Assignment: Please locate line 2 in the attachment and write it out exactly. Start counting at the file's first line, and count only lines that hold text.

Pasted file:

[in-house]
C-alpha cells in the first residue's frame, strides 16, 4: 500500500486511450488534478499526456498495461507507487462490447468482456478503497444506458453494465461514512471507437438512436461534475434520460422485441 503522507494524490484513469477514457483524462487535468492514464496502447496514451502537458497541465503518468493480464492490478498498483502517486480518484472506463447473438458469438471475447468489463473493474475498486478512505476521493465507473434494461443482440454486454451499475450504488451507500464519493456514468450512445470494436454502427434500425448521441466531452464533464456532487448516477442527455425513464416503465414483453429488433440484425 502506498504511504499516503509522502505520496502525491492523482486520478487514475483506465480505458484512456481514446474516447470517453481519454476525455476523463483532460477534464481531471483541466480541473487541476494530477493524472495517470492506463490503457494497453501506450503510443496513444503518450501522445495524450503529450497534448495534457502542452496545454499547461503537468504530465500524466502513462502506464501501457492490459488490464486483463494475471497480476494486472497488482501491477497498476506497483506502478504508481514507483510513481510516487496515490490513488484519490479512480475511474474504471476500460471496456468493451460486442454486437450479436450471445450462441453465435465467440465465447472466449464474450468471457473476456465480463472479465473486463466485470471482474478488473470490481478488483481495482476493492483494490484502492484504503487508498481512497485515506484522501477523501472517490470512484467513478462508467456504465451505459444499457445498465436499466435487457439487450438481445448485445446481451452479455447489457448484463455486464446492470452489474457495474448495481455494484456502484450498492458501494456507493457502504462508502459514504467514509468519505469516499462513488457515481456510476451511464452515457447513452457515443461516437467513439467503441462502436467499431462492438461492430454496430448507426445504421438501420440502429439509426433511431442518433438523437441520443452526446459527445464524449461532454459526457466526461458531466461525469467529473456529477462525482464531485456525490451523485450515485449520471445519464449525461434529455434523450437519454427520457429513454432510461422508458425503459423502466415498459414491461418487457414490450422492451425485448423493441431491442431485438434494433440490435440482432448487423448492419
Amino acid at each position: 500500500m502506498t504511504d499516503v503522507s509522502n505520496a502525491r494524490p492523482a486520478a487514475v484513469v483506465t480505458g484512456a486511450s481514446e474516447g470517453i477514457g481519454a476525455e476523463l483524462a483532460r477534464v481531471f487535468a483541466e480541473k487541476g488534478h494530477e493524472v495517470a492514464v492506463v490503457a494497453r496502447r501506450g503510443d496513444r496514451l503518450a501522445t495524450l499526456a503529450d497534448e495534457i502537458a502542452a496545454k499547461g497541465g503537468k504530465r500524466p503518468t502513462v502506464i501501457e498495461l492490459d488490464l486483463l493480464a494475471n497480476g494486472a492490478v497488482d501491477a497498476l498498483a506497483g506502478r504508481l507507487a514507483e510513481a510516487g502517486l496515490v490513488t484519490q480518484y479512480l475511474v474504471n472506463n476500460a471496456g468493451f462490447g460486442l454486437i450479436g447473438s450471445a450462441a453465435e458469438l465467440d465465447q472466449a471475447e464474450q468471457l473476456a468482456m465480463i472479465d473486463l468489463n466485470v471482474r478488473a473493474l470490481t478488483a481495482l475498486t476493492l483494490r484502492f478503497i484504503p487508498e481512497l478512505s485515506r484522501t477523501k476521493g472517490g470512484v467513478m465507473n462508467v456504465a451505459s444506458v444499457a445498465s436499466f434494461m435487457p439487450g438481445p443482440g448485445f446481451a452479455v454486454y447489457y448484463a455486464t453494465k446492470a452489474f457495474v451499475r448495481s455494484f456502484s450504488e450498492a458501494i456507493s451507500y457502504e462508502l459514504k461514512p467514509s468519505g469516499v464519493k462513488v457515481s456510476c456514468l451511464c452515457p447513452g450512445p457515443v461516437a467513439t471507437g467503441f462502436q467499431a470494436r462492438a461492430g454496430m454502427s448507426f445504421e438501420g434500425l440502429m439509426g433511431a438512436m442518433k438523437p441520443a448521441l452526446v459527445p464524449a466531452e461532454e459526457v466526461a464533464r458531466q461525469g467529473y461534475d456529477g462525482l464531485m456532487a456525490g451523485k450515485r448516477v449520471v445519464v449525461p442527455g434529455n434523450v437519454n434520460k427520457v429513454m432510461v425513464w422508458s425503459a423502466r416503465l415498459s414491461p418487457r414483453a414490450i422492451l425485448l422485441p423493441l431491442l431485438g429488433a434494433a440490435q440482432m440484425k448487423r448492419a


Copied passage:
C-alpha cells in the first residue's frame, strides 16, 4: 500500500486511450488534478499526456498495461507507487462490447468482456478503497444506458453494465461514512471507437438512436461534475434520460422485441 503522507494524490484513469477514457483524462487535468492514464496502447496514451502537458497541465503518468493480464492490478498498483502517486480518484472506463447473438458469438471475447468489463473493474475498486478512505476521493465507473434494461443482440454486454451499475450504488451507500464519493456514468450512445470494436454502427434500425448521441466531452464533464456532487448516477442527455425513464416503465414483453429488433440484425 502506498504511504499516503509522502505520496502525491492523482486520478487514475483506465480505458484512456481514446474516447470517453481519454476525455476523463483532460477534464481531471483541466480541473487541476494530477493524472495517470492506463490503457494497453501506450503510443496513444503518450501522445495524450503529450497534448495534457502542452496545454499547461503537468504530465500524466502513462502506464501501457492490459488490464486483463494475471497480476494486472497488482501491477497498476506497483506502478504508481514507483510513481510516487496515490490513488484519490479512480475511474474504471476500460471496456468493451460486442454486437450479436450471445450462441453465435465467440465465447472466449464474450468471457473476456465480463472479465473486463466485470471482474478488473470490481478488483481495482476493492483494490484502492484504503487508498481512497485515506484522501477523501472517490470512484467513478462508467456504465451505459444499457445498465436499466435487457439487450438481445448485445446481451452479455447489457448484463455486464446492470452489474457495474448495481455494484456502484450498492458501494456507493457502504462508502459514504467514509468519505469516499462513488457515481456510476451511464452515457447513452457515443461516437467513439467503441462502436467499431462492438461492430454496430448507426445504421438501420440502429439509426433511431442518433438523437441520443452526446459527445464524449461532454459526457466526461458531466461525469467529473456529477462525482464531485456525490451523485450515485449520471445519464449525461434529455434523450437519454427520457429513454432510461422508458425503459423502466415498459414491461418487457414490450422492451425485448423493441431491442431485438434494433440490435440482432448487423448492419